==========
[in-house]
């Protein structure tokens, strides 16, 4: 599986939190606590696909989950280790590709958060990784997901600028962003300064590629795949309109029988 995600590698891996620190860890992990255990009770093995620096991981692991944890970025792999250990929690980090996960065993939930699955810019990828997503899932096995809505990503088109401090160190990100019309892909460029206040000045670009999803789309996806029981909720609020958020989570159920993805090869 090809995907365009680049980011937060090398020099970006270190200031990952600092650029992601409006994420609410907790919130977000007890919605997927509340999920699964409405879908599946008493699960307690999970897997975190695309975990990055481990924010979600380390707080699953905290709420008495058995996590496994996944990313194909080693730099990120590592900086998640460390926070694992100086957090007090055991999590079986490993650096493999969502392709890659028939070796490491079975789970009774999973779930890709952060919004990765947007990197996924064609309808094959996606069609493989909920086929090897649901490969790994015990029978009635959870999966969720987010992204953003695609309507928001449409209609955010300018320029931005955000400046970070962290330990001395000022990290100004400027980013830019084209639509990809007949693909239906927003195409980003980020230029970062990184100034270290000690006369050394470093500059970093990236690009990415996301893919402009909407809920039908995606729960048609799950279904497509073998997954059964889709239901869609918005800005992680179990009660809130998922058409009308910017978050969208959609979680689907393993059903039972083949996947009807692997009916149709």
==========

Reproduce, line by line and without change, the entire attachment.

[in-house]
């Protein structure tokens, strides 16, 4: 599986939190606590696909989950280790590709958060990784997901600028962003300064590629795949309109029988 995600590698891996620190860890992990255990009770093995620096991981692991944890970025792999250990929690980090996960065993939930699955810019990828997503899932096995809505990503088109401090160190990100019309892909460029206040000045670009999803789309996806029981909720609020958020989570159920993805090869 090809995907365009680049980011937060090398020099970006270190200031990952600092650029992601409006994420609410907790919130977000007890919605997927509340999920699964409405879908599946008493699960307690999970897997975190695309975990990055481990924010979600380390707080699953905290709420008495058995996590496994996944990313194909080693730099990120590592900086998640460390926070694992100086957090007090055991999590079986490993650096493999969502392709890659028939070796490491079975789970009774999973779930890709952060919004990765947007990197996924064609309808094959996606069609493989909920086929090897649901490969790994015990029978009635959870999966969720987010992204953003695609309507928001449409209609955010300018320029931005955000400046970070962290330990001395000022990290100004400027980013830019084209639509990809007949693909239906927003195409980003980020230029970062990184100034270290000690006369050394470093500059970093990236690009990415996301893919402009909407809920039908995606729960048609799950279904497509073998997954059964889709239901869609918005800005992680179990009660809130998922058409009308910017978050969208959609979680689907393993059903039972083949996947009807692997009916149709």